Miniproject 1 - Mathematics
Supervisor: Prof Markus Kirkilionis (M dot A dot Kirkilionis at warwick dot ac dot uk)
Additional input: Adbnacer Bouchekhima (A dot Bouchekhima at warwick dot ac dot uk), Ulrich Janus (U.Janus@warwick.ac.uk), Mike Li (M dot K dot K dot Li at warwick dot ac dot uk)
Dates: 26th March 2007 until 18th May 2007
Location: University of Warwick, Mathematics Institute, and Centre for Scientific Computing
Summary: Image analysis of Synechocystis protein distribution
Project Outline. In this project I investigated curves of fluorescence intensity of Green Fluorescent Protein (GFP). Data came in the form of cell images of an autotrophic unicellular microorganisms, Synechocystis. The GFP had been genetically linked to a larger protein or smaller peptide sequence allowing it to cross different membrane systems and to enter different compartments of the cell. Using the intensity plots I analysed the variability of protein distributions in compartments and the membrane system of the cell. Larger samples from different cells also allowed checks on the variation of these fluorescence intensities over a whole population.
Introduction. The measurement of fluorescence intensities in unicellular organisms like Synechocystis is very challenging due to the size of the cells. Moreover the auto-fluorescence of the photosynthetic apparatus of such autotrophic microorganisms does severely influence the measurements and/or the measurement strategies. Nevertheless the simple organisation of the membrane system of Synechocystis make it an interesting species to study. In comparison to other data acquisition (mostly based on biochemistry) and microscopy techniques the advantage of confocal imaging lies in the fact that large number of samples can be measured. This holds for both an entire protein distribution in a cell, and even in addition for variations over a whole population of cells. This is important to understand the spatial organization of the cell, and how physiological differences arise.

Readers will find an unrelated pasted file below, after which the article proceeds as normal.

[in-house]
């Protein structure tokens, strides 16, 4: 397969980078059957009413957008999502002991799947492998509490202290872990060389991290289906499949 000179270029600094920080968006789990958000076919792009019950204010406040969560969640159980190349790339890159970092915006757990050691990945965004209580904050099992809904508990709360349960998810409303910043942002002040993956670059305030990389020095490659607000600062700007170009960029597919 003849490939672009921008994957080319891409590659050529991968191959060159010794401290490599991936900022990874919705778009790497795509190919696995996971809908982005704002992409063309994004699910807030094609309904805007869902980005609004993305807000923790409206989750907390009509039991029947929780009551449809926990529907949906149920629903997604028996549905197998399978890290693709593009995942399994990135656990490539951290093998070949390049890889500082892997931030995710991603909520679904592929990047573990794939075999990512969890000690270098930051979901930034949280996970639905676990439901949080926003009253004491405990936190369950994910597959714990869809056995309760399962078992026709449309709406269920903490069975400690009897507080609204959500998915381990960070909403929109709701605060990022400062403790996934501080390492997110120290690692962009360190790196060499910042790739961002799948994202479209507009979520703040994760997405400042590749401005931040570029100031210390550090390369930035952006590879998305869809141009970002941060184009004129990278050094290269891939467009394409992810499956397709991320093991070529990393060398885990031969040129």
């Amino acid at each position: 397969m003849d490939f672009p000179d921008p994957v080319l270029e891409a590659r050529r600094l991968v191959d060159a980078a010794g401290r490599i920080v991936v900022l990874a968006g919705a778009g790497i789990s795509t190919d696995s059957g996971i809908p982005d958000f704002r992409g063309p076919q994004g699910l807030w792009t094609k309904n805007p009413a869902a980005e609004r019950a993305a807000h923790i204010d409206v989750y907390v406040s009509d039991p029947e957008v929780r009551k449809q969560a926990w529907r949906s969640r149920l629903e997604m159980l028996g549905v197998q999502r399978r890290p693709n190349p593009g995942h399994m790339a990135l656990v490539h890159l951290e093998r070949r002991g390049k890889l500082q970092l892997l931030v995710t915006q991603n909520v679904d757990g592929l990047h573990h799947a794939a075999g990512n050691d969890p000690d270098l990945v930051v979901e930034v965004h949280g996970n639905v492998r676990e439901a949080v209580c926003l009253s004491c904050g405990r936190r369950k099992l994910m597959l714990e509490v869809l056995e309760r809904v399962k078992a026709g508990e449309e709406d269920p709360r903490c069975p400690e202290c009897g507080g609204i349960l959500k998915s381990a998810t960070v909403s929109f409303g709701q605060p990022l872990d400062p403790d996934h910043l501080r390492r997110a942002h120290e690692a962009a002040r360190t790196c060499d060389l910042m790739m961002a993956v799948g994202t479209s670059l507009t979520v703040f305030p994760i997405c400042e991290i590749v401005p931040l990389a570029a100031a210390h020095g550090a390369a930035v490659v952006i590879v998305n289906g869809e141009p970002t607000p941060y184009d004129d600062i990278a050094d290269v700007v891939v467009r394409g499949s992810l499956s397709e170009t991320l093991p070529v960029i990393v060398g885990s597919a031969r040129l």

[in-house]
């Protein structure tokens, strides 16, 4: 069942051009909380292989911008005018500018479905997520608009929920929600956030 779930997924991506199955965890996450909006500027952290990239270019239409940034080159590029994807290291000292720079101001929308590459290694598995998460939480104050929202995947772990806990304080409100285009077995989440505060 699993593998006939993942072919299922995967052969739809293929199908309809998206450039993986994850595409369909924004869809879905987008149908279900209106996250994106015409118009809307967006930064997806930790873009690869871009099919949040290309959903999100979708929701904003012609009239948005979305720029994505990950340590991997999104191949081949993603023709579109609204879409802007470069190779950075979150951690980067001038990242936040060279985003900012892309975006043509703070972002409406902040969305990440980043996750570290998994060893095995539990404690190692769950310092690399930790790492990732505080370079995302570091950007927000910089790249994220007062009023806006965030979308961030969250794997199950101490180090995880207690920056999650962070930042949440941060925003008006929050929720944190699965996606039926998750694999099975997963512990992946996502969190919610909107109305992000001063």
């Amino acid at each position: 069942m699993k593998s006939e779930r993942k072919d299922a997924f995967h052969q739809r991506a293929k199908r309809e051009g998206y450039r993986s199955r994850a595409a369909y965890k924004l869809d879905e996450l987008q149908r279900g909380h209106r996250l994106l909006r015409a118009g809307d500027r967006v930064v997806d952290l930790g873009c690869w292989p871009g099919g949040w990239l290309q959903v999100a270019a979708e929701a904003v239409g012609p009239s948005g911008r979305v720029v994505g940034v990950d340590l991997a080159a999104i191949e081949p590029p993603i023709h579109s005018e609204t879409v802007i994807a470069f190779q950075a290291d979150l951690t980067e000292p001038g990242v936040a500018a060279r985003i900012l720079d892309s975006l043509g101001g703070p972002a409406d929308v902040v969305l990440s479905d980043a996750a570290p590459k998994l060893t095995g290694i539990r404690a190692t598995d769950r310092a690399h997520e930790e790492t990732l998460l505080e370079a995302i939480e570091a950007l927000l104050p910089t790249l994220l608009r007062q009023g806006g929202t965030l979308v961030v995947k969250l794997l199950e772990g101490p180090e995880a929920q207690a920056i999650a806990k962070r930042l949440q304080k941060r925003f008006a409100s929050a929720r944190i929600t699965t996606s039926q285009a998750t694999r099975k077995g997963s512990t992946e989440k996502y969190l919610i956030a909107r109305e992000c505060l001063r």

Aims. The project was based inside Image Analysis. I analysed different cross-sections of fluorescence intensity curves over the cell, measured from a single layer dissecting the cell close to its equator. The aim ultimately being to associate the relative abundance of the protein in each of the different compartments - cytoplasm, membrane system and periplasm.
Brief Outline of work. In order to associate relative frequencies of protein abundance I began by filtering the data. Data from confocal microscopes can be quite noisy, particualrly if the gain needs to be turned up high for detection. After some consideration, a 3x3 kernal median filter was selected. Next, the images were organised, by cutting and pasting the randomly dispersed cells into a grid (Adobe Photoshop). A crucial issue in the investigation was to position the membrane system itself. With the use of the red autofluorescence channel data, and certain assumptions on the threshold, a polygon outline of the cells was produced (using Amira). Next the cell images were normalised - the principle being such that, whatever the original shape / size of the cell, post normailsation it became a precise circle. Due to the time constraints of the miniproject, the analysis of these images was greatly restricted and left incomplete.
Skills used. During the project, I learnt the basic principles of high throughput programming. More specifically I learnt how to use the Python programming language. I also learnt skills in Adobe Photoshop, and Amira.
Further information. Please see my poster and accompanying presentation, both presented at the MOAC 2007 annual conference.